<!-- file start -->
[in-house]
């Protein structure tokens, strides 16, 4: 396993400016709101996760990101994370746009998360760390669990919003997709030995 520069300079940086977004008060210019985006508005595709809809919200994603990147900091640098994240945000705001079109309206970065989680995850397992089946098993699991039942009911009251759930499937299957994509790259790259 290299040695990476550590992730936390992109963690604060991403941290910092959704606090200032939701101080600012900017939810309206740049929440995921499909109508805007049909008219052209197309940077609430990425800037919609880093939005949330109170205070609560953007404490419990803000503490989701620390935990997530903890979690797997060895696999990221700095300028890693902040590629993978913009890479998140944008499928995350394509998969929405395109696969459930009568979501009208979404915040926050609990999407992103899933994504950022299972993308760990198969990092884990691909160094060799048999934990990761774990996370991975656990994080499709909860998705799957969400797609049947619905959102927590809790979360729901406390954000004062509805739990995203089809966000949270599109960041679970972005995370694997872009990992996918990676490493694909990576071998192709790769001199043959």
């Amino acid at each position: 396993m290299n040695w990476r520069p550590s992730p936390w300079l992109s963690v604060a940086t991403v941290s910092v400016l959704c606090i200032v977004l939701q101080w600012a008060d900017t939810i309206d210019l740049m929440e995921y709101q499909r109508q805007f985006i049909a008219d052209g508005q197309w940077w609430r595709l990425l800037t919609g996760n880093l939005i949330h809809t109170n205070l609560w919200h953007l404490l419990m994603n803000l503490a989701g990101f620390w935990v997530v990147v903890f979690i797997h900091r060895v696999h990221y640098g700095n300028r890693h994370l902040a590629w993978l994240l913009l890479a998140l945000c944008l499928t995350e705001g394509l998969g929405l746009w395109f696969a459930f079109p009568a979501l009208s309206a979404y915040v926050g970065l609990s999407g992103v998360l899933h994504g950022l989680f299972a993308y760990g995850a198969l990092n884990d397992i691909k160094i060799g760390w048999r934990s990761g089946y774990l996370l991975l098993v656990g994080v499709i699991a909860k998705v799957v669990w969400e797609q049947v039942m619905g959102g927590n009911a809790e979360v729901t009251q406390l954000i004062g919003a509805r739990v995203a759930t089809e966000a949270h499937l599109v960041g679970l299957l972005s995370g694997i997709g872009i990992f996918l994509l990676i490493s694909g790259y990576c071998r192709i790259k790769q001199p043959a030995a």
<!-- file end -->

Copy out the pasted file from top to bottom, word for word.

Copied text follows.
[in-house]
């Protein structure tokens, strides 16, 4: 396993400016709101996760990101994370746009998360760390669990919003997709030995 520069300079940086977004008060210019985006508005595709809809919200994603990147900091640098994240945000705001079109309206970065989680995850397992089946098993699991039942009911009251759930499937299957994509790259790259 290299040695990476550590992730936390992109963690604060991403941290910092959704606090200032939701101080600012900017939810309206740049929440995921499909109508805007049909008219052209197309940077609430990425800037919609880093939005949330109170205070609560953007404490419990803000503490989701620390935990997530903890979690797997060895696999990221700095300028890693902040590629993978913009890479998140944008499928995350394509998969929405395109696969459930009568979501009208979404915040926050609990999407992103899933994504950022299972993308760990198969990092884990691909160094060799048999934990990761774990996370991975656990994080499709909860998705799957969400797609049947619905959102927590809790979360729901406390954000004062509805739990995203089809966000949270599109960041679970972005995370694997872009990992996918990676490493694909990576071998192709790769001199043959």
């Amino acid at each position: 396993m290299n040695w990476r520069p550590s992730p936390w300079l992109s963690v604060a940086t991403v941290s910092v400016l959704c606090i200032v977004l939701q101080w600012a008060d900017t939810i309206d210019l740049m929440e995921y709101q499909r109508q805007f985006i049909a008219d052209g508005q197309w940077w609430r595709l990425l800037t919609g996760n880093l939005i949330h809809t109170n205070l609560w919200h953007l404490l419990m994603n803000l503490a989701g990101f620390w935990v997530v990147v903890f979690i797997h900091r060895v696999h990221y640098g700095n300028r890693h994370l902040a590629w993978l994240l913009l890479a998140l945000c944008l499928t995350e705001g394509l998969g929405l746009w395109f696969a459930f079109p009568a979501l009208s309206a979404y915040v926050g970065l609990s999407g992103v998360l899933h994504g950022l989680f299972a993308y760990g995850a198969l990092n884990d397992i691909k160094i060799g760390w048999r934990s990761g089946y774990l996370l991975l098993v656990g994080v499709i699991a909860k998705v799957v669990w969400e797609q049947v039942m619905g959102g927590n009911a809790e979360v729901t009251q406390l954000i004062g919003a509805r739990v995203a759930t089809e966000a949270h499937l599109v960041g679970l299957l972005s995370g694997i997709g872009i990992f996918l994509l990676i490493s694909g790259y990576c071998r192709i790259k790769q001199p043959a030995a």